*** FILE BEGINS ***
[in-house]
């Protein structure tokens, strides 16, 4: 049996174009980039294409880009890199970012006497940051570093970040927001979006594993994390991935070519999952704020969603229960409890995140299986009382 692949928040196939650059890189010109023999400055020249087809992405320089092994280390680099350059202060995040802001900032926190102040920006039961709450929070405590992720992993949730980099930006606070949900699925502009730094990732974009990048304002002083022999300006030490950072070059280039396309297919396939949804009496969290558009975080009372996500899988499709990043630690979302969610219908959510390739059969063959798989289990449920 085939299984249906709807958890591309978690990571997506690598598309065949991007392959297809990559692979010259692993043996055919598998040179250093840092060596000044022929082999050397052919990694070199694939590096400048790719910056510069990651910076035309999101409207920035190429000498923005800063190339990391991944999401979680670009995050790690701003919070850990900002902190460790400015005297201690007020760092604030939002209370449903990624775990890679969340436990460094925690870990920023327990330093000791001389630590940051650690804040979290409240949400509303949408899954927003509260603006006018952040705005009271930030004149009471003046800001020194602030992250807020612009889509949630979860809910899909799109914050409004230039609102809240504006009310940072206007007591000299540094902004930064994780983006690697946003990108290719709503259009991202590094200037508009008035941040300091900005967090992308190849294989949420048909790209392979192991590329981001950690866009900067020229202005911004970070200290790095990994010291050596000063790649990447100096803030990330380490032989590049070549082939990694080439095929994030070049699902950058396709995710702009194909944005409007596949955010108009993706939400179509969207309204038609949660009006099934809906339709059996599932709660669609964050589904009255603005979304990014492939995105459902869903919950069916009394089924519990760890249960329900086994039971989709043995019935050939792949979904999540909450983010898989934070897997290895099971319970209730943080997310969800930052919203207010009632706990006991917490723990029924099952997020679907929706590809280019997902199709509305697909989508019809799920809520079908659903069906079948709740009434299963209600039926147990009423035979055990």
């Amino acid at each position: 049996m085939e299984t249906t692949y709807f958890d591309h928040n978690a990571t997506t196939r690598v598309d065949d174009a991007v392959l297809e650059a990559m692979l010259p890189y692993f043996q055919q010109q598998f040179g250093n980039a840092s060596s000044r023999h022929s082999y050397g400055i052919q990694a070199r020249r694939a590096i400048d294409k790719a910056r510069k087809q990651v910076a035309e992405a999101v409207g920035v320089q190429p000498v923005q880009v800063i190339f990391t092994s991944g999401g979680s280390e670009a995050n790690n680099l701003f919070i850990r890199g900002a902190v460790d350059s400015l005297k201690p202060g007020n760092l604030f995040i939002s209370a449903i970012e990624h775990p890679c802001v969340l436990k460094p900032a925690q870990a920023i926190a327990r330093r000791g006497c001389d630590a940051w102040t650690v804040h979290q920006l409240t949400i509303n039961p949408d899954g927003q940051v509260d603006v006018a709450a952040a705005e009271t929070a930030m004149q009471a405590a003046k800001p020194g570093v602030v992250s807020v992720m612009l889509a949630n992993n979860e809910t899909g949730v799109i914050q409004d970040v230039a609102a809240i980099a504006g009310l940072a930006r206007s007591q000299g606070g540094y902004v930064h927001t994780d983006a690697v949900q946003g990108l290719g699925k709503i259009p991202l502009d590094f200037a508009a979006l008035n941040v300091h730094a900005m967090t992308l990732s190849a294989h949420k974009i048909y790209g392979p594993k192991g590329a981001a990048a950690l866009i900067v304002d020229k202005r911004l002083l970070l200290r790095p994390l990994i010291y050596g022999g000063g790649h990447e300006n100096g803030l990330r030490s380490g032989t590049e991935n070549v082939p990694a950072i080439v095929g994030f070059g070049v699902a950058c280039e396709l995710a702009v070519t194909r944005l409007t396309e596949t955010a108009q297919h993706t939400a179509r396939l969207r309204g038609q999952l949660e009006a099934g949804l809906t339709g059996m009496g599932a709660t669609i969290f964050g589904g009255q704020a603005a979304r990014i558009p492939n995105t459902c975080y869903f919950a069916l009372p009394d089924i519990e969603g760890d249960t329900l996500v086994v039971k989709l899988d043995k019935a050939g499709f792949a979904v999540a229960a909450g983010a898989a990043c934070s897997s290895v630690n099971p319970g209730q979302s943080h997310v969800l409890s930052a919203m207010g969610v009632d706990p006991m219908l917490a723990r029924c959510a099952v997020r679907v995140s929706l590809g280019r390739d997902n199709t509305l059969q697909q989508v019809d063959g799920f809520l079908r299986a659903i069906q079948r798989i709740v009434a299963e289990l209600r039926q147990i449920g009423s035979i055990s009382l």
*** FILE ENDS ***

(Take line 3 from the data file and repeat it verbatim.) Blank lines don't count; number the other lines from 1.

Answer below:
């Amino acid at each position: 049996m085939e299984t249906t692949y709807f958890d591309h928040n978690a990571t997506t196939r690598v598309d065949d174009a991007v392959l297809e650059a990559m692979l010259p890189y692993f043996q055919q010109q598998f040179g250093n980039a840092s060596s000044r023999h022929s082999y050397g400055i052919q990694a070199r020249r694939a590096i400048d294409k790719a910056r510069k087809q990651v910076a035309e992405a999101v409207g920035v320089q190429p000498v923005q880009v800063i190339f990391t092994s991944g999401g979680s280390e670009a995050n790690n680099l701003f919070i850990r890199g900002a902190v460790d350059s400015l005297k201690p202060g007020n760092l604030f995040i939002s209370a449903i970012e990624h775990p890679c802001v969340l436990k460094p900032a925690q870990a920023i926190a327990r330093r000791g006497c001389d630590a940051w102040t650690v804040h979290q920006l409240t949400i509303n039961p949408d899954g927003q940051v509260d603006v006018a709450a952040a705005e009271t929070a930030m004149q009471a405590a003046k800001p020194g570093v602030v992250s807020v992720m612009l889509a949630n992993n979860e809910t899909g949730v799109i914050q409004d970040v230039a609102a809240i980099a504006g009310l940072a930006r206007s007591q000299g606070g540094y902004v930064h927001t994780d983006a690697v949900q946003g990108l290719g699925k709503i259009p991202l502009d590094f200037a508009a979006l008035n941040v300091h730094a900005m967090t992308l990732s190849a294989h949420k974009i048909y790209g392979p594993k192991g590329a981001a990048a950690l866009i900067v304002d020229k202005r911004l002083l970070l200290r790095p994390l990994i010291y050596g022999g000063g790649h990447e300006n100096g803030l990330r030490s380490g032989t590049e991935n070549v082939p990694a950072i080439v095929g994030f070059g070049v699902a950058c280039e396709l995710a702009v070519t194909r944005l409007t396309e596949t955010a108009q297919h993706t939400a179509r396939l969207r309204g038609q999952l949660e009006a099934g949804l809906t339709g059996m009496g599932a709660t669609i969290f964050g589904g009255q704020a603005a979304r990014i558009p492939n995105t459902c975080y869903f919950a069916l009372p009394d089924i519990e969603g760890d249960t329900l996500v086994v039971k989709l899988d043995k019935a050939g499709f792949a979904v999540a229960a909450g983010a898989a990043c934070s897997s290895v630690n099971p319970g209730q979302s943080h997310v969800l409890s930052a919203m207010g969610v009632d706990p006991m219908l917490a723990r029924c959510a099952v997020r679907v995140s929706l590809g280019r390739d997902n199709t509305l059969q697909q989508v019809d063959g799920f809520l079908r299986a659903i069906q079948r798989i709740v009434a299963e289990l209600r039926q147990i449920g009423s035979i055990s009382l």